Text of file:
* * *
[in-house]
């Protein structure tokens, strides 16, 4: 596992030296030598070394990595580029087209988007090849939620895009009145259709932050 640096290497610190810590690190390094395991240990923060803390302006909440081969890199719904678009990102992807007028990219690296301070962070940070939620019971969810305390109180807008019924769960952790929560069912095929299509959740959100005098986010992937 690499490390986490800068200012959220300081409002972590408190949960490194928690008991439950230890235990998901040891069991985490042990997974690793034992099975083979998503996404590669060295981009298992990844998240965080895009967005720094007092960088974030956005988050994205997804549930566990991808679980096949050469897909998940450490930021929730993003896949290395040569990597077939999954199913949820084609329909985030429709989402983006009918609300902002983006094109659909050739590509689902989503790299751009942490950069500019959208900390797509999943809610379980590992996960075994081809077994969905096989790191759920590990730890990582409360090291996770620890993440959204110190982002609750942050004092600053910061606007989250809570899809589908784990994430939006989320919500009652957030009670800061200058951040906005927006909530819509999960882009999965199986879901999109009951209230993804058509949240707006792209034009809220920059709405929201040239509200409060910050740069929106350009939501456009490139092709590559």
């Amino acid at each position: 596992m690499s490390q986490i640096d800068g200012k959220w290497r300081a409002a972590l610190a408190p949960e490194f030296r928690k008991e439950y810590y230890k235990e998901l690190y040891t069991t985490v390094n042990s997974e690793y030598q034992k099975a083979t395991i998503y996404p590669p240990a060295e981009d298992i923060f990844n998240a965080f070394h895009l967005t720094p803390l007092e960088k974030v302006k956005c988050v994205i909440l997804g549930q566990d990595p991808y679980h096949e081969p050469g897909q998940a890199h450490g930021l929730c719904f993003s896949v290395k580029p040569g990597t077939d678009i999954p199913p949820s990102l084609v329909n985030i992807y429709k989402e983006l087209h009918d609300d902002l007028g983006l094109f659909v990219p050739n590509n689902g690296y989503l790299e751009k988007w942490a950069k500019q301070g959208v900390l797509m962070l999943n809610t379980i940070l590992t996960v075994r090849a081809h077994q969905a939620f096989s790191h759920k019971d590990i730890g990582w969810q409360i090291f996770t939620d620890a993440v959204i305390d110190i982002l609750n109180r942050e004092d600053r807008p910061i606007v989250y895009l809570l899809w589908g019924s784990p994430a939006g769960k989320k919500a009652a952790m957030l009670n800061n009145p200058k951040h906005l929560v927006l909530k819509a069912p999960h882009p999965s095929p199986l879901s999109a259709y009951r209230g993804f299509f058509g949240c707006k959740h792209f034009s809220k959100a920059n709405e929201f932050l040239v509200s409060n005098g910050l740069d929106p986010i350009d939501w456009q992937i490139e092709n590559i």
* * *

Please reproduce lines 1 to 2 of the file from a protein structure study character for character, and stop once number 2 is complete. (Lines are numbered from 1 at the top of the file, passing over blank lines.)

[in-house]
């Protein structure tokens, strides 16, 4: 596992030296030598070394990595580029087209988007090849939620895009009145259709932050 640096290497610190810590690190390094395991240990923060803390302006909440081969890199719904678009990102992807007028990219690296301070962070940070939620019971969810305390109180807008019924769960952790929560069912095929299509959740959100005098986010992937 690499490390986490800068200012959220300081409002972590408190949960490194928690008991439950230890235990998901040891069991985490042990997974690793034992099975083979998503996404590669060295981009298992990844998240965080895009967005720094007092960088974030956005988050994205997804549930566990991808679980096949050469897909998940450490930021929730993003896949290395040569990597077939999954199913949820084609329909985030429709989402983006009918609300902002983006094109659909050739590509689902989503790299751009942490950069500019959208900390797509999943809610379980590992996960075994081809077994969905096989790191759920590990730890990582409360090291996770620890993440959204110190982002609750942050004092600053910061606007989250809570899809589908784990994430939006989320919500009652957030009670800061200058951040906005927006909530819509999960882009999965199986879901999109009951209230993804058509949240707006792209034009809220920059709405929201040239509200409060910050740069929106350009939501456009490139092709590559």